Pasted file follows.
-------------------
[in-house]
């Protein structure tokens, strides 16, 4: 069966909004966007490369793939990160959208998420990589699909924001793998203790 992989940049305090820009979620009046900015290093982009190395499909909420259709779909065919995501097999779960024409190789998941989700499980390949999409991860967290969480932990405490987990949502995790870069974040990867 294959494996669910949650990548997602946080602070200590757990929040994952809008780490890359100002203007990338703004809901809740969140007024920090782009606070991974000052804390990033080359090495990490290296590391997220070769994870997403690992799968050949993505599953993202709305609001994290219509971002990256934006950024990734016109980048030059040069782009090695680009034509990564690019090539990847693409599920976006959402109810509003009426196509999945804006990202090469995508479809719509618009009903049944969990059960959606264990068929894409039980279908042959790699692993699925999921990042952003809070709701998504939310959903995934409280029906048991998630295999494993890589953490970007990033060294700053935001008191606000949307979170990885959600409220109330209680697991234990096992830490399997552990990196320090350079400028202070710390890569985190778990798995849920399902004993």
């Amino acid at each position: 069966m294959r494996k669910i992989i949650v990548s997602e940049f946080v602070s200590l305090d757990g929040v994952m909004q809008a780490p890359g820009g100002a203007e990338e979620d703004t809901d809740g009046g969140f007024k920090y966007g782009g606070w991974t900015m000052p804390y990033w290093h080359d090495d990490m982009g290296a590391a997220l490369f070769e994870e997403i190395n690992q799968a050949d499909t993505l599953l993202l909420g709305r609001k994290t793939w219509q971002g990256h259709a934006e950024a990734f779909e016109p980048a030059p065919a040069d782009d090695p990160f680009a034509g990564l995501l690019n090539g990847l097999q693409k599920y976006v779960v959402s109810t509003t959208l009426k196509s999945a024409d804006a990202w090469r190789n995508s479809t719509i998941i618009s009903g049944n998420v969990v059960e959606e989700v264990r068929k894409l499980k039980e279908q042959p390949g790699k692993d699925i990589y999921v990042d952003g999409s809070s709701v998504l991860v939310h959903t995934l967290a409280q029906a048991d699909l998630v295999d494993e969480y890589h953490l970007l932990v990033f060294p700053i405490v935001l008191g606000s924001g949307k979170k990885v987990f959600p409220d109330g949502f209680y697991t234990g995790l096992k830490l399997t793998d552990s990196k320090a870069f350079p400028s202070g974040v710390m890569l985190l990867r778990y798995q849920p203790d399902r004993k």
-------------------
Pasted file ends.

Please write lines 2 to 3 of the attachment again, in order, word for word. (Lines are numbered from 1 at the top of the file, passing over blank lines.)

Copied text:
């Protein structure tokens, strides 16, 4: 069966909004966007490369793939990160959208998420990589699909924001793998203790 992989940049305090820009979620009046900015290093982009190395499909909420259709779909065919995501097999779960024409190789998941989700499980390949999409991860967290969480932990405490987990949502995790870069974040990867 294959494996669910949650990548997602946080602070200590757990929040994952809008780490890359100002203007990338703004809901809740969140007024920090782009606070991974000052804390990033080359090495990490290296590391997220070769994870997403690992799968050949993505599953993202709305609001994290219509971002990256934006950024990734016109980048030059040069782009090695680009034509990564690019090539990847693409599920976006959402109810509003009426196509999945804006990202090469995508479809719509618009009903049944969990059960959606264990068929894409039980279908042959790699692993699925999921990042952003809070709701998504939310959903995934409280029906048991998630295999494993890589953490970007990033060294700053935001008191606000949307979170990885959600409220109330209680697991234990096992830490399997552990990196320090350079400028202070710390890569985190778990798995849920399902004993």
């Amino acid at each position: 069966m294959r494996k669910i992989i949650v990548s997602e940049f946080v602070s200590l305090d757990g929040v994952m909004q809008a780490p890359g820009g100002a203007e990338e979620d703004t809901d809740g009046g969140f007024k920090y966007g782009g606070w991974t900015m000052p804390y990033w290093h080359d090495d990490m982009g290296a590391a997220l490369f070769e994870e997403i190395n690992q799968a050949d499909t993505l599953l993202l909420g709305r609001k994290t793939w219509q971002g990256h259709a934006e950024a990734f779909e016109p980048a030059p065919a040069d782009d090695p990160f680009a034509g990564l995501l690019n090539g990847l097999q693409k599920y976006v779960v959402s109810t509003t959208l009426k196509s999945a024409d804006a990202w090469r190789n995508s479809t719509i998941i618009s009903g049944n998420v969990v059960e959606e989700v264990r068929k894409l499980k039980e279908q042959p390949g790699k692993d699925i990589y999921v990042d952003g999409s809070s709701v998504l991860v939310h959903t995934l967290a409280q029906a048991d699909l998630v295999d494993e969480y890589h953490l970007l932990v990033f060294p700053i405490v935001l008191g606000s924001g949307k979170k990885v987990f959600p409220d109330g949502f209680y697991t234990g995790l096992k830490l399997t793998d552990s990196k320090a870069f350079p400028s202070g974040v710390m890569l985190l990867r778990y798995q849920p203790d399902r004993k």